The Intellectual Property Court rendered the 107-Xing-Zhi-Shang-Su-31 Criminal Decision of November 28, 2018 (hereinafter, the “Decision”), holding that if employees habitually store drawings created in the course of their work in their personal hard drives, even though some of the files are saved backed to the company’s computers and defective files are deleted in the course of design, it is hard to identify that employees have the subjective criminal intent to destroy the computer electromagnetic records of others without valid reasons.
According to the facts underlying this Decision, the Defendant surnamed Huang created drawings for the design of machinery and equipment at the Complainant’s company. The Complainant’s company also provided a dedicated computer to him for creating and saving drawings. However, the Defendant allegedly reproduced drawings which all belong to the Complainant’s company on his personal mobile hard drive and allegedly deleted relevant drawing files from the company’s computer during his employment. The prosecutors subsequently issued an indictment for the alleged offense of damaging electromagnetic records under Article 359 of the Criminal Code and for the “infringement of the copyrights of others through reproductive means without authorization” under Article 91, Paragraph 1 of the Copyright Law. The Defendant was found not guilty in the first instance decision, and the prosecutors filed this appeal.
It was first pointed out in this Decision that after relevant evidence was considered, it could hardly be concluded that the entirety of the relevant drawing files which had allegedly been illegally reproduced and deleted without justification by the Defendant as indicated in the gist of the indictment had ever been stored on the computer mainframe of the Complainant’s company and had been reproduced at one time in the Defendant’s personal mobile hard drive. In addition, both the prosecutors and the Complainant recognized that the Defendant had had the clearance for managing drawing files, and that the Defendant had received his supervisor’s prior approval on the act of saving the design drawing files in his personal mobile hard drive due to the need to perform his work. Therefore, there was certainly no “infringement of the copyright of others through reproductive means without authorization” under Article 91, Paragraph 1 of the Copyright Law.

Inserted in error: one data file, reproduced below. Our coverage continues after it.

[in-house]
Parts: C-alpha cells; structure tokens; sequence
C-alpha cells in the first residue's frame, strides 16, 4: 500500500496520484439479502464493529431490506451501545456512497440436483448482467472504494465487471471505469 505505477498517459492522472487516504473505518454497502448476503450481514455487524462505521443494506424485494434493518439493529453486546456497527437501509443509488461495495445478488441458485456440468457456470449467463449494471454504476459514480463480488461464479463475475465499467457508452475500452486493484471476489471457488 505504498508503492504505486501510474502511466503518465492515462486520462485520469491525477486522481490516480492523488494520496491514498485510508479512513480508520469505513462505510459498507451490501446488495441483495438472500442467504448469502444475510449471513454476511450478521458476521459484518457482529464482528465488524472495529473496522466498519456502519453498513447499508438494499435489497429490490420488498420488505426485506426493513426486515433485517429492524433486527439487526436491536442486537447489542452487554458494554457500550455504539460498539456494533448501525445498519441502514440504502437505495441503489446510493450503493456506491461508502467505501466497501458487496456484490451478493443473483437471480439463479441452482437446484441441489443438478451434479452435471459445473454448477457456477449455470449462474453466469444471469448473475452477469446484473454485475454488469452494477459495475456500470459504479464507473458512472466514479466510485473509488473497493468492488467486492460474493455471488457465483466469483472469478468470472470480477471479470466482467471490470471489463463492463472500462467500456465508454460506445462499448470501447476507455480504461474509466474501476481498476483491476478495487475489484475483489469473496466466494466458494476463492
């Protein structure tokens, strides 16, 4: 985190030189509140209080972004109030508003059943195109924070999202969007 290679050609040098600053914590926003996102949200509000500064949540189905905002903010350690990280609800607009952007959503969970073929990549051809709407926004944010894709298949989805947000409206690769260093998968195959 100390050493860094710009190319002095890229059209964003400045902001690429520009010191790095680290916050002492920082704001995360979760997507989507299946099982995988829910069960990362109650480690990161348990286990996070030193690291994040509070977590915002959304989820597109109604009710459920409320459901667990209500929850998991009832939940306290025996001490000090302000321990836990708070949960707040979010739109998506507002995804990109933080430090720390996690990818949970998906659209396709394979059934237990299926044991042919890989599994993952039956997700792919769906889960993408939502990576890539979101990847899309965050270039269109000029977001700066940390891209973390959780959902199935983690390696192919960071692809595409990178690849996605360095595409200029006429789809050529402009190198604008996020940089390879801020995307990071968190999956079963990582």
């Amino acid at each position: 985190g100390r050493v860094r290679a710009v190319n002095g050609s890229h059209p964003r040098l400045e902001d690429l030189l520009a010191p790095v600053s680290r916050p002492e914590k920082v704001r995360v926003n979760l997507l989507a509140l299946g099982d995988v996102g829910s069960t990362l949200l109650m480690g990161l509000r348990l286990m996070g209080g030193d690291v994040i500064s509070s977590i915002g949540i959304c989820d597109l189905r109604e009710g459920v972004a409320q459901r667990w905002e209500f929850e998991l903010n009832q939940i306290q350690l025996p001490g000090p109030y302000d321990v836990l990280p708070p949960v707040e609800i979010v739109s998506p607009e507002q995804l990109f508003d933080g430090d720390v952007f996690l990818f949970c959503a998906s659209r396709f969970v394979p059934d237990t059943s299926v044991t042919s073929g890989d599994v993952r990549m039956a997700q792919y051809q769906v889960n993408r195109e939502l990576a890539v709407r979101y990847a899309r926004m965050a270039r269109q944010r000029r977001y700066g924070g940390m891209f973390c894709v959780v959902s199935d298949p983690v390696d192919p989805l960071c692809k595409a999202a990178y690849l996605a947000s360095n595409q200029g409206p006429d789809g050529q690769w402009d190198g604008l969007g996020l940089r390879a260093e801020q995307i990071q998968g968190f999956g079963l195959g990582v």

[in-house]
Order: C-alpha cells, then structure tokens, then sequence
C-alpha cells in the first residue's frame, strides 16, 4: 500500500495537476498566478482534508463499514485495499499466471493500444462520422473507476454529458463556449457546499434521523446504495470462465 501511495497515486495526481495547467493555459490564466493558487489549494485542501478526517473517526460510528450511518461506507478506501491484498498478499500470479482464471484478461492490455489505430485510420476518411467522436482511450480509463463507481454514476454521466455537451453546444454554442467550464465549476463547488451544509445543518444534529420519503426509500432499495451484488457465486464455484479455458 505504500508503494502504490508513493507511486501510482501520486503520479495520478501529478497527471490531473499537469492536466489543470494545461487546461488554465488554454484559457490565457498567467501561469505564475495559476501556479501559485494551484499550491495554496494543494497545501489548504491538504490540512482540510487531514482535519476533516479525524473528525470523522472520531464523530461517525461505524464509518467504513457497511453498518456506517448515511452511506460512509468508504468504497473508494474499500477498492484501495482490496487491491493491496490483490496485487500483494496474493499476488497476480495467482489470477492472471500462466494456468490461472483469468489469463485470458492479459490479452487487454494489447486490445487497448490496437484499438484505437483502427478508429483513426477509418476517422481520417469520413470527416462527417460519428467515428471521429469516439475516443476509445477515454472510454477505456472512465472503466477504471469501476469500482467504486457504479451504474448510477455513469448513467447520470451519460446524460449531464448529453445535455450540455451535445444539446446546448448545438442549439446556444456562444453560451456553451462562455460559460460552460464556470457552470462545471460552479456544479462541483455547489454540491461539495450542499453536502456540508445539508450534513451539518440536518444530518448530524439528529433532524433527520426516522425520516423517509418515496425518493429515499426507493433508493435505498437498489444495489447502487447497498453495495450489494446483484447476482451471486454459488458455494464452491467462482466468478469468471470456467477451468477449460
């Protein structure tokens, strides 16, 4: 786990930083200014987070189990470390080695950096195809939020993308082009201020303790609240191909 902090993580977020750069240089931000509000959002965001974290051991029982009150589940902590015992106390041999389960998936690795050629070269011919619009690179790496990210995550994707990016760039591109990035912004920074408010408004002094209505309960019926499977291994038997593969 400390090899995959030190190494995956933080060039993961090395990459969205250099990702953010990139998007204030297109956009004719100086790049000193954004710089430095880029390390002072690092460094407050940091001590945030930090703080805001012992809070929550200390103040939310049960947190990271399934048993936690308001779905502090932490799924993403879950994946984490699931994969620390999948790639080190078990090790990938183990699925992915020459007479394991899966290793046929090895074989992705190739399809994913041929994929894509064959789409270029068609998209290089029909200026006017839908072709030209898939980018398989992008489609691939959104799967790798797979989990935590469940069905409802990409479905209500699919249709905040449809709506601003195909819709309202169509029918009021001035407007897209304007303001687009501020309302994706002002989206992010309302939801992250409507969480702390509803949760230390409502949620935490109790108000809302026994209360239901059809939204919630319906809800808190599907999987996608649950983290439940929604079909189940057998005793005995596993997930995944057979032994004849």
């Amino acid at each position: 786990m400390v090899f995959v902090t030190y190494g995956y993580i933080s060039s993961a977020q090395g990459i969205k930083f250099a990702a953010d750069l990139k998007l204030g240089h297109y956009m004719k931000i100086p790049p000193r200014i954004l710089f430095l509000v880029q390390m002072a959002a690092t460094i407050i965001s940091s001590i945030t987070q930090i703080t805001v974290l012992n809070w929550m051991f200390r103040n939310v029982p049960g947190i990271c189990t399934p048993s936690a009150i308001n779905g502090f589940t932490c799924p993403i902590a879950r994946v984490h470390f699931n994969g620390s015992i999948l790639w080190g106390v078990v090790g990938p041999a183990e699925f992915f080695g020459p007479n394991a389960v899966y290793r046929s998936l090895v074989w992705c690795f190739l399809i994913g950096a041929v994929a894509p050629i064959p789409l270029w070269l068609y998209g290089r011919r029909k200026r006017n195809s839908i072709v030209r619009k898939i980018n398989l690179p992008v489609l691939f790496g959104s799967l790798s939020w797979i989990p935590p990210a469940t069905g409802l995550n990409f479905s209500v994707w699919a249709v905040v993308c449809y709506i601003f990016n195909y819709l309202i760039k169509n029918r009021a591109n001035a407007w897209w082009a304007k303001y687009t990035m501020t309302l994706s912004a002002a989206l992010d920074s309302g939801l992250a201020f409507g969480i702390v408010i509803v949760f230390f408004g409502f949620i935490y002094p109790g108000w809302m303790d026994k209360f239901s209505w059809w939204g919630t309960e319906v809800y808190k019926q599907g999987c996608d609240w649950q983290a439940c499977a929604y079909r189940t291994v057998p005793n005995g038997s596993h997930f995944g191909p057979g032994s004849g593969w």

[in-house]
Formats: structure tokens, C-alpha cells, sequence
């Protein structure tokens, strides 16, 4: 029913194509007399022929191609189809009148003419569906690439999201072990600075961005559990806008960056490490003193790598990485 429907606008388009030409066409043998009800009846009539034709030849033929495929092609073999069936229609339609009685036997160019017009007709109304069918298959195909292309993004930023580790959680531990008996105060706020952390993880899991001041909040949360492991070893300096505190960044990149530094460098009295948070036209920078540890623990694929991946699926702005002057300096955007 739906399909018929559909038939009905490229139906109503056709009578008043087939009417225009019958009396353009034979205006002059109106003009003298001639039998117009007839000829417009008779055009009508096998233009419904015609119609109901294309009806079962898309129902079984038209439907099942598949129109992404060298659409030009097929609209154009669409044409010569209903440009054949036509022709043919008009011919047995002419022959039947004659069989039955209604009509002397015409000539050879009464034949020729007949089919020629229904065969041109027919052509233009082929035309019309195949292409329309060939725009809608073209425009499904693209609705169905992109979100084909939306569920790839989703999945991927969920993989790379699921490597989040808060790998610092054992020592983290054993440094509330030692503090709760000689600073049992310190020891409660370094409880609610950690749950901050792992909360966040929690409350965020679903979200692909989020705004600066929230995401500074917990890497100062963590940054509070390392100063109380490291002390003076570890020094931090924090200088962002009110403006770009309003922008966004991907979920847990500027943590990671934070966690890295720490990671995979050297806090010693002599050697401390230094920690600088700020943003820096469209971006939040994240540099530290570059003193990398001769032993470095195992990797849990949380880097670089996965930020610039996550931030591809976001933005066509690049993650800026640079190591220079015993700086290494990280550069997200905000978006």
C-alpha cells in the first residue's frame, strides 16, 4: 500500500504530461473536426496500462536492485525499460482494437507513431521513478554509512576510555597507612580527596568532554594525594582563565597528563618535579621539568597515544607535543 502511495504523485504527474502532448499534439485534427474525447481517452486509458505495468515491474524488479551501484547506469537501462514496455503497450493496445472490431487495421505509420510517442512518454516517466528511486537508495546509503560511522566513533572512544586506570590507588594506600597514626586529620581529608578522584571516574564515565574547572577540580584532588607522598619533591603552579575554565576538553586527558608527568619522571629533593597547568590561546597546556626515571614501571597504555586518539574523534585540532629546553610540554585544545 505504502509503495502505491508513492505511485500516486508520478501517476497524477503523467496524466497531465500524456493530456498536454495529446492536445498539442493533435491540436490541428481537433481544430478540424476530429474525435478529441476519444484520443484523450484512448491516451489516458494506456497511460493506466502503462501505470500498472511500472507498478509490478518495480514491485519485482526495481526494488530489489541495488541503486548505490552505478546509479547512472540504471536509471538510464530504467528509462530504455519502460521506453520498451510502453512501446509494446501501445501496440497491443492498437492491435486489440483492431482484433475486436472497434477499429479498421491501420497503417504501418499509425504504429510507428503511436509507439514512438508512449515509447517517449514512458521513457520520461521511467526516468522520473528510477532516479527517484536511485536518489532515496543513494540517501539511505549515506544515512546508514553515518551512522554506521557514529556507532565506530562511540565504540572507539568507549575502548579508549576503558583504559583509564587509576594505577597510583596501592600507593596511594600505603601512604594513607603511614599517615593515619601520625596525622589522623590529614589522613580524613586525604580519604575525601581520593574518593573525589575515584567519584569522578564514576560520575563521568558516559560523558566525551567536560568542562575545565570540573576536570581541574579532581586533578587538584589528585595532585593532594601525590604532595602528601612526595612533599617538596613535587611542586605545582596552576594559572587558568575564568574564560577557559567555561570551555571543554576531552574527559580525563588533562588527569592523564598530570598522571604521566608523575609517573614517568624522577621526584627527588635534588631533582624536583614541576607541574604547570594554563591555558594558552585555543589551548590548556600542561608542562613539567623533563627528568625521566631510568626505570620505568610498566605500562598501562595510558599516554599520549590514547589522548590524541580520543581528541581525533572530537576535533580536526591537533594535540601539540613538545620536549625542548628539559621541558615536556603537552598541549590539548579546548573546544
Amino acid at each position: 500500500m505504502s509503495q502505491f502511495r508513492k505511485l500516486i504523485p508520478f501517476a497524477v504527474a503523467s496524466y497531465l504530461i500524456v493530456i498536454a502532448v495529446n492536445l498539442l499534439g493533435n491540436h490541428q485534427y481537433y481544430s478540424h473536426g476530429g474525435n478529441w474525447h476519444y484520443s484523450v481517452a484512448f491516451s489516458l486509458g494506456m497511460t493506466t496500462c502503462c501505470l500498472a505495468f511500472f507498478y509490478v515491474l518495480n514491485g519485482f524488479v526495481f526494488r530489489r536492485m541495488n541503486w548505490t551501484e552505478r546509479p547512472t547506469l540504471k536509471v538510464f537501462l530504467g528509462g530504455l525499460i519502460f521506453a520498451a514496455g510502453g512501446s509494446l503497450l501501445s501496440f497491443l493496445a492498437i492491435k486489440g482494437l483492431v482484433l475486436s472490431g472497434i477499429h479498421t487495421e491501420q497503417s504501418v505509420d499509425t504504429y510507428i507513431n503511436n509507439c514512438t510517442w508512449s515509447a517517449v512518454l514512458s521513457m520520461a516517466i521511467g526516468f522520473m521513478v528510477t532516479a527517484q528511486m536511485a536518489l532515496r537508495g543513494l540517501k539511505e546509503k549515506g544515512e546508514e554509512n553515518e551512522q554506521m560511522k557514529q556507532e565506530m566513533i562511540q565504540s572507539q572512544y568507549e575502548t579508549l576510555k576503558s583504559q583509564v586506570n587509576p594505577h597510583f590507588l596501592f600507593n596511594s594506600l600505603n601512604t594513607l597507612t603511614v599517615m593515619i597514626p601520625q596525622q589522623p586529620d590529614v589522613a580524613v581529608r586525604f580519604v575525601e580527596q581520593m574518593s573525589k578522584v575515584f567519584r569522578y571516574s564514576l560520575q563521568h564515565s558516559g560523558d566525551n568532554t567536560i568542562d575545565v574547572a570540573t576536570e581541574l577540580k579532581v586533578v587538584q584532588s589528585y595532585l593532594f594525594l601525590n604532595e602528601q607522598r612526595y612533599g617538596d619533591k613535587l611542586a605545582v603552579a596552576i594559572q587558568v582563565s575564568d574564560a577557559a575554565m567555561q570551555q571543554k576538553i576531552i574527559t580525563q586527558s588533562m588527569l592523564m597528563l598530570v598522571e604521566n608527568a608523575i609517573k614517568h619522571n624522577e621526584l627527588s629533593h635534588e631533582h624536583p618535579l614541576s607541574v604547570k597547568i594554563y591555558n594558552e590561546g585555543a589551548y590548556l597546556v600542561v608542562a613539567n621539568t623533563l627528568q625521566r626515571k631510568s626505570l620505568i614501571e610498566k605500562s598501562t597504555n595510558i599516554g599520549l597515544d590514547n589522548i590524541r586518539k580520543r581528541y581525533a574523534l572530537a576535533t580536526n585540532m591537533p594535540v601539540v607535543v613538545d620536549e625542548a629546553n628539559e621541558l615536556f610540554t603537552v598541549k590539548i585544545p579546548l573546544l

It was further pointed out in this Decision that after relevant evidence was weighed and considered, it could hardly be concluded that the files on the computer mainframe of the Complainant’s company had been formatted and damaged due to the Defendant’s act. It was further determined that if the Defendant had habitually stored his mechanical design drawing files in his personal mobile hard drive, the files should have been continuously saved or modified continuously with unnecessary files deleted in the course of his design work. Even if he sometimes saved some of the files back to the computer mainframe of the Complainant’s company so that the same drawing files existed in his personal mobile hard drive and the computer mainframe of the Complainant’s company, still it would be difficult to conclude that the Defendant had any subjective intent to “destroy the electromagnetic records on the computers of others without justification” under Article 359 of the Criminal Code, whether he had done so on his own or at the instruction of his supervisor. Therefore, this appeal was rejected and the original not-guilty decision was upheld.